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Maintenance of the dune and beach surrounding these dwellings varies from one property to the next. Landowners along Harbor Road have allowed the town to remove overwash material from the road and relocate it to the beach and dune front area after storms. Snow fencing and vegetative plantings have been put in place in an effort to restore and stabilize the dunes that protect these dwellings. Along Town Way Extension, landowners routinely move unvegetated dune material away from foundations, build it up under others, and have not actively fenced or planted the dune

3.

Summary: Interaction of Human Uses and Natural Resources The private and public use of Peggotty beach has changed dramatically in the past ±40 years. Essentially all of these changes are due to storm events and associated erosion and flooding. Understanding the dynamic nature of Peggotty Beach and clarifying the historical and current uses are important to guide the direction for sustaining future public and private interests associated with the beach.

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Peggotty Beach Management Plan Peggotty Beach Scituate, Massachusetts

Assessment of Land Use Change Alternatives
1. Regulatory Compliance Sustaining private and public uses within such an environmentally sensitive yet dynamic area will require compliance with several environmental laws and regulations, as well as local zoning. The most important controls on activities above the high tide line exist under the state Wetland Protection Act and the local Wetlands Bylaw. Almost any activity (i.e. filling, removing and altering) that is associated with maintaining, relocating, restoring and enhancing the natural landforms and human uses on Peggotty Beach will require oversight by the Conservation Commission and permitting under the aforementioned Regulations. However, once the Management Plan is formulated and adopted, the process to approve these activities can be streamlined because of the previously vetted Plan. In addition to the above-mentioned regulations, a list of environmental laws that may be affect work proposed on Peggotty Beach is provided below. 1.1 Zoning and Building The Town of Scituate Zoning Bylaws will be applicable to most work proposed on or adjacent to the beach. According to the Town of Scituate Zoning Map, the beach and adjacent marsh area are zoned as Floodplain and Watershed Protection District. The existing single-family dwellings or cottages located on the barrier beach are all nonconforming, according to the Building Department. Currently 10,000 square feet of upland are required to conform to local Zoning. The lots on the beach have no upland areas, because they are all in the floodplain and in a wetland resource area. The Zoning associated with the town-owned portion of the beach is unclear. 1.2 Wetlands Depending on the scope and particular location of proposed work activities on or adjacent to the beach, certain local, state and federal regulations may apply. Following is a list of the principal regulations that may apply to work on or adjacent to Peggotty Beach. 1.2.1 Local The Town of Scituate Wetlands Protection Rules and Regulations (Section 30770, the Bylaw) governs all the wetland resource areas on or adjacent to Peggotty Beach. In some instances the Bylaw is more stringent than the Wetlands Protection Act. Essentially any work activity on or adjacent to the beach would be subject to the Bylaw.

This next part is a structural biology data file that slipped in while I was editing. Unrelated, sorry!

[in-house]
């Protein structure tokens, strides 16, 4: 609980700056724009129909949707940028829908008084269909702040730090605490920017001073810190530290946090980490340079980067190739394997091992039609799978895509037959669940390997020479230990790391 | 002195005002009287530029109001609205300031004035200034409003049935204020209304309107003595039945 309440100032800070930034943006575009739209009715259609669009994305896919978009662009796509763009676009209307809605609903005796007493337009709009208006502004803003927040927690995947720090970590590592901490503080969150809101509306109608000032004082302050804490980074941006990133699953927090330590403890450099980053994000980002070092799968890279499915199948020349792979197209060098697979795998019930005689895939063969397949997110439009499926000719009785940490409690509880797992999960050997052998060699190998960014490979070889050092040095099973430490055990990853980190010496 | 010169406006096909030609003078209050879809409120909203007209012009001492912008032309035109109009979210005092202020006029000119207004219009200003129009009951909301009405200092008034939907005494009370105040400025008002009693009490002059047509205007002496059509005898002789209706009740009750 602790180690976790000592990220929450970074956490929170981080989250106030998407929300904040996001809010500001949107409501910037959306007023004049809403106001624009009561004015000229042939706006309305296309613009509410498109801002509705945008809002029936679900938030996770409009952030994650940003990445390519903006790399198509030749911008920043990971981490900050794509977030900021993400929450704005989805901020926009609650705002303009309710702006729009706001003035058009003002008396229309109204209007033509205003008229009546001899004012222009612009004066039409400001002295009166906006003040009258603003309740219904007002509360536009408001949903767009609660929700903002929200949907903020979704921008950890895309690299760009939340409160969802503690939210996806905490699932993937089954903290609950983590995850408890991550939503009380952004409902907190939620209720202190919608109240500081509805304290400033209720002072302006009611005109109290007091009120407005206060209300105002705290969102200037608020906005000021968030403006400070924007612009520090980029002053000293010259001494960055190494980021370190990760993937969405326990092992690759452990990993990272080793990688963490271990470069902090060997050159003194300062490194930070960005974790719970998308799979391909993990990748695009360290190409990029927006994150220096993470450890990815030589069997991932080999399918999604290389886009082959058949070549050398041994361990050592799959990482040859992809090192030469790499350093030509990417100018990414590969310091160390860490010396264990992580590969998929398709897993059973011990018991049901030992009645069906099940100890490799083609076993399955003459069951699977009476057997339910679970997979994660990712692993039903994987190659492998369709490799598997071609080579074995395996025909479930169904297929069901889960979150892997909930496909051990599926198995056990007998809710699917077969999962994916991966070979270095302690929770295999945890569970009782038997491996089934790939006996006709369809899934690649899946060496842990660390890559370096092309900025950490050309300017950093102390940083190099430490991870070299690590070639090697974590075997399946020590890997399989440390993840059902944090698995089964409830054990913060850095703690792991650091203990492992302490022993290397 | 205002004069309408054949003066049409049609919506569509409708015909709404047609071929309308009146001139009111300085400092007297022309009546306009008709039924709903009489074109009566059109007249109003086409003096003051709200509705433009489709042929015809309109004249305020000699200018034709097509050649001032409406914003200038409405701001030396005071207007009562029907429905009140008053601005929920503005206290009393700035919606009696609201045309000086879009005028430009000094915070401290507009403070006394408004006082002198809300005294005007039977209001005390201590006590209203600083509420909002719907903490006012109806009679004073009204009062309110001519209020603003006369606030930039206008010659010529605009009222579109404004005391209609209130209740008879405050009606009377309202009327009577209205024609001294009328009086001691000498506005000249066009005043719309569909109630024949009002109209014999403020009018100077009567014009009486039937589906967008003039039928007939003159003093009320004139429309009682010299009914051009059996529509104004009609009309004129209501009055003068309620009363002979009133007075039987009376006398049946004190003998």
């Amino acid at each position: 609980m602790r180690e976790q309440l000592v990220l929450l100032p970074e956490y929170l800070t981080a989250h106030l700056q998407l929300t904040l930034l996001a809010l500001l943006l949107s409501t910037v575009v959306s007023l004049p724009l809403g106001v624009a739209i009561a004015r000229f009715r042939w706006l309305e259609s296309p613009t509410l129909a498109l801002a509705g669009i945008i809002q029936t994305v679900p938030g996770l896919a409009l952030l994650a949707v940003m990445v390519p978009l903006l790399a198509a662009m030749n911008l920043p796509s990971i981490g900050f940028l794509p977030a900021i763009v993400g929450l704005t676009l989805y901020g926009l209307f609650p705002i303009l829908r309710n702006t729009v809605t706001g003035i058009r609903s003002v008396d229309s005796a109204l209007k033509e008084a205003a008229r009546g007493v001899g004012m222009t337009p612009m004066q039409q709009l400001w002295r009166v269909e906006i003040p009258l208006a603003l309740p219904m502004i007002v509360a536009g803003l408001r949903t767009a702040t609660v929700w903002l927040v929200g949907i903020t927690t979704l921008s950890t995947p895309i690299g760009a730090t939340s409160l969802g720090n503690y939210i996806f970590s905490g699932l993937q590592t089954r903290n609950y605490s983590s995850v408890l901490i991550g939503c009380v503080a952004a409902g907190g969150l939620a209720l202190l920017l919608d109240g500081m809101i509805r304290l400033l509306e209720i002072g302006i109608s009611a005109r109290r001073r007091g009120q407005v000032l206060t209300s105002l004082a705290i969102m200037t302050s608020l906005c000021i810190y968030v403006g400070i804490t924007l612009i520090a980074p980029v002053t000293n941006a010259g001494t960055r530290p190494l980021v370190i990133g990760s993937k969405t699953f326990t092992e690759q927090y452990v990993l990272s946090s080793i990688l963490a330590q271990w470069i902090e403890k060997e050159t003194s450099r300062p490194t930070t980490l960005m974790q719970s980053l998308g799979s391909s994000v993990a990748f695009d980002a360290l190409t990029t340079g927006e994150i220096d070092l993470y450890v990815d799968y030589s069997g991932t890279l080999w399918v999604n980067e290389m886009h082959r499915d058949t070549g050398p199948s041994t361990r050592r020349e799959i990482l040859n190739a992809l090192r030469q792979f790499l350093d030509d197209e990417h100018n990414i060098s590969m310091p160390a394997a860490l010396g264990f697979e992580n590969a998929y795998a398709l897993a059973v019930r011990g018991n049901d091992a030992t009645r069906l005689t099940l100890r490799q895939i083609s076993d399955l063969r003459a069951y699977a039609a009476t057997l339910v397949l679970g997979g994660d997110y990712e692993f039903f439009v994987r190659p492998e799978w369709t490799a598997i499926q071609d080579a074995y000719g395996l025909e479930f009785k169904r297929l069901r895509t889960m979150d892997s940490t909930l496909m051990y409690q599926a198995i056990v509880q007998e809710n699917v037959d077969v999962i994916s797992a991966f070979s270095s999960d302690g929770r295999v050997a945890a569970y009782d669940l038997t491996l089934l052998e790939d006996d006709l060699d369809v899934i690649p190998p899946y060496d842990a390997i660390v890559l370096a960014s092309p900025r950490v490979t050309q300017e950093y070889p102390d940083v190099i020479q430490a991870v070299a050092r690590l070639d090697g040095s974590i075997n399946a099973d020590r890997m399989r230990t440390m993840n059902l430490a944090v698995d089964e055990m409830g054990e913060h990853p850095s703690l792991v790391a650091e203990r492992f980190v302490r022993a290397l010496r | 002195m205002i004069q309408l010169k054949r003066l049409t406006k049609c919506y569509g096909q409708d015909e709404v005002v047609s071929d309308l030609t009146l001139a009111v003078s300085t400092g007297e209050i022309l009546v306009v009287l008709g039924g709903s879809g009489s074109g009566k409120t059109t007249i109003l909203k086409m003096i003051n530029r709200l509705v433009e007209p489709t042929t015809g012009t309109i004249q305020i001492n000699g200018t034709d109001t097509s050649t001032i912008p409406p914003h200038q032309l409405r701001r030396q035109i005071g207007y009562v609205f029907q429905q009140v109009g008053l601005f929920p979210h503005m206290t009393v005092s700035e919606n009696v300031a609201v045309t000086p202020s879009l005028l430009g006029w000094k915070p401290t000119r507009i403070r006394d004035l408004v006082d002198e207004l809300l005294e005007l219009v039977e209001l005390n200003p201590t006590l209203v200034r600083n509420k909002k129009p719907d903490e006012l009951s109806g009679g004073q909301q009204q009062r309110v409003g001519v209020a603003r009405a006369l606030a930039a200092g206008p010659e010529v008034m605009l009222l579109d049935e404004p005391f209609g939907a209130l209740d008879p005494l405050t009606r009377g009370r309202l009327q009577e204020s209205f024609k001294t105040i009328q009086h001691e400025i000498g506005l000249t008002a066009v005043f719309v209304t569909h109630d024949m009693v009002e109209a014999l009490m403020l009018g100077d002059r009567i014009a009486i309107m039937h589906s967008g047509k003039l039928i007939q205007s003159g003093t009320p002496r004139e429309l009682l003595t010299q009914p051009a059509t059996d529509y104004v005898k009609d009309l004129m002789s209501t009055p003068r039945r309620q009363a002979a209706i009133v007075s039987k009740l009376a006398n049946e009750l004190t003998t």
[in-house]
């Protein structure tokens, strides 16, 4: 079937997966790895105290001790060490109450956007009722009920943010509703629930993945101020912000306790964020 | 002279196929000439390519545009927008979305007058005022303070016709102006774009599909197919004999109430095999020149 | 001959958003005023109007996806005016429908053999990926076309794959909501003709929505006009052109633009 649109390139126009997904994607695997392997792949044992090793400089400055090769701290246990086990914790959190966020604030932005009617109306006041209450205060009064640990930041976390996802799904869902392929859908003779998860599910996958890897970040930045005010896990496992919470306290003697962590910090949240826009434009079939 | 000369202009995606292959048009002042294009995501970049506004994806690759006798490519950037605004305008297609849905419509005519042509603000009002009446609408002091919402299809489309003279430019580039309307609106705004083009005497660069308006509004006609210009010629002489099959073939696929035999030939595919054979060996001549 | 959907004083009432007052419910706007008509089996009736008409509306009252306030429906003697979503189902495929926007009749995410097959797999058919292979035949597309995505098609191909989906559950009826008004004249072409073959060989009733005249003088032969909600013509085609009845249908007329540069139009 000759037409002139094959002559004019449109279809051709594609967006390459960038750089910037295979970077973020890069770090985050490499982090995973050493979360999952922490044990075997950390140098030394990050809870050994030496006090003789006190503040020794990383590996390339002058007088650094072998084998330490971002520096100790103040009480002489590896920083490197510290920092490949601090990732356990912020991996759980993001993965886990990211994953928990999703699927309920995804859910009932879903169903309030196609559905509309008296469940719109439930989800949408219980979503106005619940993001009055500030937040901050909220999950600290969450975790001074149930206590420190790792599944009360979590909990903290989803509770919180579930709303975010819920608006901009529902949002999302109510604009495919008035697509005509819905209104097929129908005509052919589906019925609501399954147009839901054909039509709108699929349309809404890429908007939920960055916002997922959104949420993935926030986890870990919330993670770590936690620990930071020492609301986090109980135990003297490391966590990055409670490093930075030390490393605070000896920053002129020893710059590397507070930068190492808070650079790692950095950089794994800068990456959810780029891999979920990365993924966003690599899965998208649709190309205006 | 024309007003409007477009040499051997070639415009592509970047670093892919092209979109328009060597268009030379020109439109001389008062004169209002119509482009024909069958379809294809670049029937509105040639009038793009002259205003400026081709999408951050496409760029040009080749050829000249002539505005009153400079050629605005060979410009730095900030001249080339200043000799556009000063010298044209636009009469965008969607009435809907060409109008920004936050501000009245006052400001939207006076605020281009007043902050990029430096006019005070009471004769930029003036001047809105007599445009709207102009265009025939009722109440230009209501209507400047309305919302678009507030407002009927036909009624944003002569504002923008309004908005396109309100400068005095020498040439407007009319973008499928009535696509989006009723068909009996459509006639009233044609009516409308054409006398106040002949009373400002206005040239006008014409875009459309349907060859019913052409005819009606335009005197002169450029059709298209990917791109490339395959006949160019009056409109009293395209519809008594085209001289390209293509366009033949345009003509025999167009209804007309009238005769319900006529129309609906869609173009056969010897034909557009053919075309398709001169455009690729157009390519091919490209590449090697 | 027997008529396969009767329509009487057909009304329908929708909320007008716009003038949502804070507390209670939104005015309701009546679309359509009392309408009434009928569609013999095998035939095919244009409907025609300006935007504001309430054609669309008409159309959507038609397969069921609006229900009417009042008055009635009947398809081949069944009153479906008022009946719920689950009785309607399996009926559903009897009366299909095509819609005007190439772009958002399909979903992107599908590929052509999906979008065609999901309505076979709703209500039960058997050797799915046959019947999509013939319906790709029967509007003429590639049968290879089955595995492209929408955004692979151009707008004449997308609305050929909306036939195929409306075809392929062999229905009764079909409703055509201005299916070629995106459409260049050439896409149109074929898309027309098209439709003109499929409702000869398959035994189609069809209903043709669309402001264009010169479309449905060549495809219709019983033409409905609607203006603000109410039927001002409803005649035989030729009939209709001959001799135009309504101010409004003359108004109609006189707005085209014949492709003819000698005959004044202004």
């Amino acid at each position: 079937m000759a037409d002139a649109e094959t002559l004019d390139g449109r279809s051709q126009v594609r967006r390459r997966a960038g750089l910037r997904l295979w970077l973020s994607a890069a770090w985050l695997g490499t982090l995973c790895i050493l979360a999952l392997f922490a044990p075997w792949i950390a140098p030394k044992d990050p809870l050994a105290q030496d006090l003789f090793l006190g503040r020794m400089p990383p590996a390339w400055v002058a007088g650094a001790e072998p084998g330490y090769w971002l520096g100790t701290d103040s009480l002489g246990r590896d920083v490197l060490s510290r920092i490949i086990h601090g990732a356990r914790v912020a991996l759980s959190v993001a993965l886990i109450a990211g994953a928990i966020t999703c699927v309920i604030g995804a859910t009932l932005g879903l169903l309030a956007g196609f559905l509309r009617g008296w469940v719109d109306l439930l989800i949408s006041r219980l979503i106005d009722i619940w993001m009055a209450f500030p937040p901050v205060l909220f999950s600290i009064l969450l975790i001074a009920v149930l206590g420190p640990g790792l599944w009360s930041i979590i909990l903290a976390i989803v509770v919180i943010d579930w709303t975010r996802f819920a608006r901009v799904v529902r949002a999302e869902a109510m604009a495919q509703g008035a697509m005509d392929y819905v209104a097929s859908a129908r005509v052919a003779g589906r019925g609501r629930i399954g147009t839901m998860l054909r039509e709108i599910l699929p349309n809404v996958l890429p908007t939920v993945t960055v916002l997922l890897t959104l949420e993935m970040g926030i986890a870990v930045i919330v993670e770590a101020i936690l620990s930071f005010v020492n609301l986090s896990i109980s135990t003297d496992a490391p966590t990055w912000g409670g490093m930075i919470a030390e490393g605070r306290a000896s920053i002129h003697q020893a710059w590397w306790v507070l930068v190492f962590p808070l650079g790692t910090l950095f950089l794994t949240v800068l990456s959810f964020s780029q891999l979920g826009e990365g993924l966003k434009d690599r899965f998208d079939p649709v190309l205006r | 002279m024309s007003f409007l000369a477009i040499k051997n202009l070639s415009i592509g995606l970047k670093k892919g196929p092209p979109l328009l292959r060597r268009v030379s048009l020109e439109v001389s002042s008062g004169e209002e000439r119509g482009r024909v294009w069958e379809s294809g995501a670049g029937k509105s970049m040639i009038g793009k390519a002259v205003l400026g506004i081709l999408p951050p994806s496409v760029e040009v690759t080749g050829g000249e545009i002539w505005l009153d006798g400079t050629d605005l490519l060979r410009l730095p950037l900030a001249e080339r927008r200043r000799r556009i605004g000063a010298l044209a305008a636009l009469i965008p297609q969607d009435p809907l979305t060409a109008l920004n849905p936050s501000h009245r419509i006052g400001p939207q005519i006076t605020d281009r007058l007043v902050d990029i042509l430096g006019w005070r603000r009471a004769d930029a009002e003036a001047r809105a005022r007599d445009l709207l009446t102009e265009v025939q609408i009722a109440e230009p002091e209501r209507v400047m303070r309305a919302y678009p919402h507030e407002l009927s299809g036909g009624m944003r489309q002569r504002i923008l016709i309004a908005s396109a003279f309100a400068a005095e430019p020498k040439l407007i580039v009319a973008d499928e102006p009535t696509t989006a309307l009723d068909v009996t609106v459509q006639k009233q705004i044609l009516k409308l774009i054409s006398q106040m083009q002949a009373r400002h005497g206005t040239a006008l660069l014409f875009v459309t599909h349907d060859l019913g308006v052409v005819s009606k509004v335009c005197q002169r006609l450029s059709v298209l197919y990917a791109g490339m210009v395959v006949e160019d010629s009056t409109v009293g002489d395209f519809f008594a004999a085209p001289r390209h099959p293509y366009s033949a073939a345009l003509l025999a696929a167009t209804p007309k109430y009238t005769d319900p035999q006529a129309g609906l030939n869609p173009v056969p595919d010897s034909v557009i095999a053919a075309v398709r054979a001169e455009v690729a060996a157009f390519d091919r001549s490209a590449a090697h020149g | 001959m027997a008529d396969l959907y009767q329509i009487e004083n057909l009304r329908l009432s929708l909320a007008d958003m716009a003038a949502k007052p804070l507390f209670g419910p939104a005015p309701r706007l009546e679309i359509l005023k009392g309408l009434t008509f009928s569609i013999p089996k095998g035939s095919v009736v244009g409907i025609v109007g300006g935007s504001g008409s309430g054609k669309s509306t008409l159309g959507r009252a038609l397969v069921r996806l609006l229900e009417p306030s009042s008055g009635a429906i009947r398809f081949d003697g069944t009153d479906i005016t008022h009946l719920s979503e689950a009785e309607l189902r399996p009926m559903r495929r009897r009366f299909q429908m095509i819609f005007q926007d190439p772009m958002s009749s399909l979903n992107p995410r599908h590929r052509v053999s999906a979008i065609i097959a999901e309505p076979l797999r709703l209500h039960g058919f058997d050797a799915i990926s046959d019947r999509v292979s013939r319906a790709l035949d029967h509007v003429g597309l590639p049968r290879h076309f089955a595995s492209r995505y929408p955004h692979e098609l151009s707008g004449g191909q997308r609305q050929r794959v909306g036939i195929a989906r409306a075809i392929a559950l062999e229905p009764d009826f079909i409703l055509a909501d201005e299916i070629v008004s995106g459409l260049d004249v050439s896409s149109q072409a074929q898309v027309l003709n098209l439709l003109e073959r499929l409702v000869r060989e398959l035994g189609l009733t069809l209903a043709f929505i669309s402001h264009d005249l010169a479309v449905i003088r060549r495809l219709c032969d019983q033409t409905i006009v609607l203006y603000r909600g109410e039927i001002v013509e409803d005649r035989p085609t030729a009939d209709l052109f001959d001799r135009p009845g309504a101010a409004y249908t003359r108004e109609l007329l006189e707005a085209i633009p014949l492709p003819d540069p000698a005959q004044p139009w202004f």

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Peggotty Beach Management Plan Peggotty Beach Scituate, Massachusetts

1.2.2